The Cheat Sheet

Are we becoming a Black Mirror society?

Jinoy Jose P | Updated on December 26, 2019

C’mon! Is this how you want to sign off 2019?

Well, to be fair, I haven’t made a statement yet. But standing at gate 2020 and looking back at the events that have shaped the passing year, all one can feel is an eerie sense of insecurity. And there is an abundance of anxiety over the future of the planet and of the people inhabit it.

You sound like Greta Thunberg. Is climate change your problem?

That and more. In fact, a lot has been written about Thunberg and the thorny issue of climate changeand how governments and businesses are turning a blind eye to human-induced global warming. But what’s perhaps even more worrying is the way we as a society are becoming dependent on technology, allowing businesses that control platforms and technology products to control, tweak, tune and trade data. We have come to the age of what writer Shoshana Zuboff calls ‘Surveillance Capitalism’.

Is this then about social media? I’ve always had bad vibes about it.

Let’s go back to Black Mirror for a moment. Remember, the first episode in the third series of the British science fiction anthology? The episode Nosedive, which came out in October 2016, exposes to us a world where people rate each other with stars. Interestingly, as ‘far’ back as in 2016, ranking humans with stars looked like an act that could happen only in a suitably remote period.

Yes, that sounds so present now!

Indeed. The people in Nosedive rate everyone they interact with between 1-5 stars. These reviews are so strong that it can make or break their socioeconomic life. And the idea sounded too dystopian then — until we heard of a social experiment China had already begun in 2015 itself.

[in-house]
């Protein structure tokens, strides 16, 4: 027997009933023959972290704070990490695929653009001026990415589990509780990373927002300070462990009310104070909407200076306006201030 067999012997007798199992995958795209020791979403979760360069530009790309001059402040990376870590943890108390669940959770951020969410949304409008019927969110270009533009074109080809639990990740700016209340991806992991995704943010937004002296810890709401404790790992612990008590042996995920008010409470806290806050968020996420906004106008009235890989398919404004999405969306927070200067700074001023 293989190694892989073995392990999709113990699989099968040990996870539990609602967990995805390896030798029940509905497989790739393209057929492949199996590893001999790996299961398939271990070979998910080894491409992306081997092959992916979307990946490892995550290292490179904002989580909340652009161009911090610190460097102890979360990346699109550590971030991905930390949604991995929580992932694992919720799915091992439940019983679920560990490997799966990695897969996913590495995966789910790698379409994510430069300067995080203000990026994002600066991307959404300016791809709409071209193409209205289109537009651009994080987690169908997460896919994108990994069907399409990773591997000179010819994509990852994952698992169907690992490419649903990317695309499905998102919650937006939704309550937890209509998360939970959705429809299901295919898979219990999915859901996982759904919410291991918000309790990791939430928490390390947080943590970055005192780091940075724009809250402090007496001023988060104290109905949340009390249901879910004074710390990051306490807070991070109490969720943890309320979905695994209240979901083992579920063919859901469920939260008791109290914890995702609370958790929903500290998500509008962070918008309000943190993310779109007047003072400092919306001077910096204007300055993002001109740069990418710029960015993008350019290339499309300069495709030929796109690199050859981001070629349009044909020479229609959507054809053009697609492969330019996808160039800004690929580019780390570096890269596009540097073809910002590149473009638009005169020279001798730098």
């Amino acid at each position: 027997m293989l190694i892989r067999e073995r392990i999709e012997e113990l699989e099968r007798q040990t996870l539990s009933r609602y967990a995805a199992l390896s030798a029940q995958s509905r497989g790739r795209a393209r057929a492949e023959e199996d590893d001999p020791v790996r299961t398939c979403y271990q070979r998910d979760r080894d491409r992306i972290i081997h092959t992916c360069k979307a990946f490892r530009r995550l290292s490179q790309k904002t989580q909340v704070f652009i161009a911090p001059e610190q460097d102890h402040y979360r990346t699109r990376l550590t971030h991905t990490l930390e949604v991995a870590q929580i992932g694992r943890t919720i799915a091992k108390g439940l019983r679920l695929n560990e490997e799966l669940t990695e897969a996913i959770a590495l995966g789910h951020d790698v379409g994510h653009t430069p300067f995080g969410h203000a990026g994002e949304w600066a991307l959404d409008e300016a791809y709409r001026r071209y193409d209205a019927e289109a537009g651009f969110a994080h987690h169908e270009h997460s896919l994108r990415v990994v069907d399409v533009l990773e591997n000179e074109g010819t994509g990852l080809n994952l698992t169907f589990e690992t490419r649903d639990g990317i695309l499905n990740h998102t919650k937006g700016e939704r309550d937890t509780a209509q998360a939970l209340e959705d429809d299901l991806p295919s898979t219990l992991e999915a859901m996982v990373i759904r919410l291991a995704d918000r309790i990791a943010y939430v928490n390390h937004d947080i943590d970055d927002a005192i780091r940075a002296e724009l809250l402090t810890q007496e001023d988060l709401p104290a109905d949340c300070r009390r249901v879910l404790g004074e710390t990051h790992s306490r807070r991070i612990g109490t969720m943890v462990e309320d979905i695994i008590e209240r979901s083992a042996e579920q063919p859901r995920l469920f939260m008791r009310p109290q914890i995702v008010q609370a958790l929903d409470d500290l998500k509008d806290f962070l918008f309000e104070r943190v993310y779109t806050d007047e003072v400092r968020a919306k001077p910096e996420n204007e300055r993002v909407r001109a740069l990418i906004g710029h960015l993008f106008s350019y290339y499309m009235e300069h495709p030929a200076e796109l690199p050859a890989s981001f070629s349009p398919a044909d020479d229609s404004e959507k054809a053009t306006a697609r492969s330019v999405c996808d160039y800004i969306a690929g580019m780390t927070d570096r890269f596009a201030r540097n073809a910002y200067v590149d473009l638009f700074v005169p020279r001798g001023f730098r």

A people-rating system?

Yes. In spring 2015, China announced a plan to develop a ‘Social Credit System’, which would be set in motion by 2020. As sociologist Steffen Mau describes in his recent book, The Metric Society, under the Chinese system, the government will gather data on every individual’s behaviour in the social sphere and evaluate and aggregate the data into a single score, which will be used to rate and rank services a citizen could avail from the state.

Oh dear, what are the activities they typically track?

These include your behaviour on the Internet, your purchases, driving offences, job contracts, academic activities, teachers’ reports, reviews from your supervisors, “conflicts with one’s landlord or one’s children’s behaviour” and similar activities.

OMG, that’s worse than Big Brother watching!

You bet. But China is not the only regime that toys with such dystopian, surveillance fancies. Chile tried a similar one during the period of dictator Pinochet with the Directory of Commercial Information. Reports said Germany is trying to build a similar system using help from Schufa, a private credit rating agency. Russia keeps digital profiles of citizens, while Venezuela has the carnet de la patria smart ID system, with technical assistance from China’s ZTE. Even in the US, algorithmic tools have conquered almost every field where rating and ranking are required, from welfare distribution to recruitment. India’s tax department has a plan, Project Insight, that critics say has the potential to become a toxic credit system. Project Insight uses Big Data analytics to track online activities of taxpayers and build a score which can be used to nudge faulty parties to comply.

Interesting, and scary!

Even though such processes have always been there, the passing year saw them gain unprecedented momentum, with the advancement in machine learning, data analytics, cloud computing and real-time surveillance making it possible to track anyone from anywhere. What’s equally bothersome is the fact that the public at large is either ignorant or becomes willing partners to such taming processes thanks to its interest in what is called the ‘attention economy’, powered by platforms like Instagram, Facebook and similar services where personal data is shared with scant regard to individual privacy.

So what’s to be done?

Let 2020 be the year you reclaim your data and raise concerns when you’re tweaked into a score or a number. As Mau put it, the current mania for measurement and quantification eats away at social relationships, and even our sense of ourselves. Let 2020 be when you cease to be a Black Mirror episode and say you’re much more than your data.

A weekly column that helps you ask the right questions

Published on December 26, 2019

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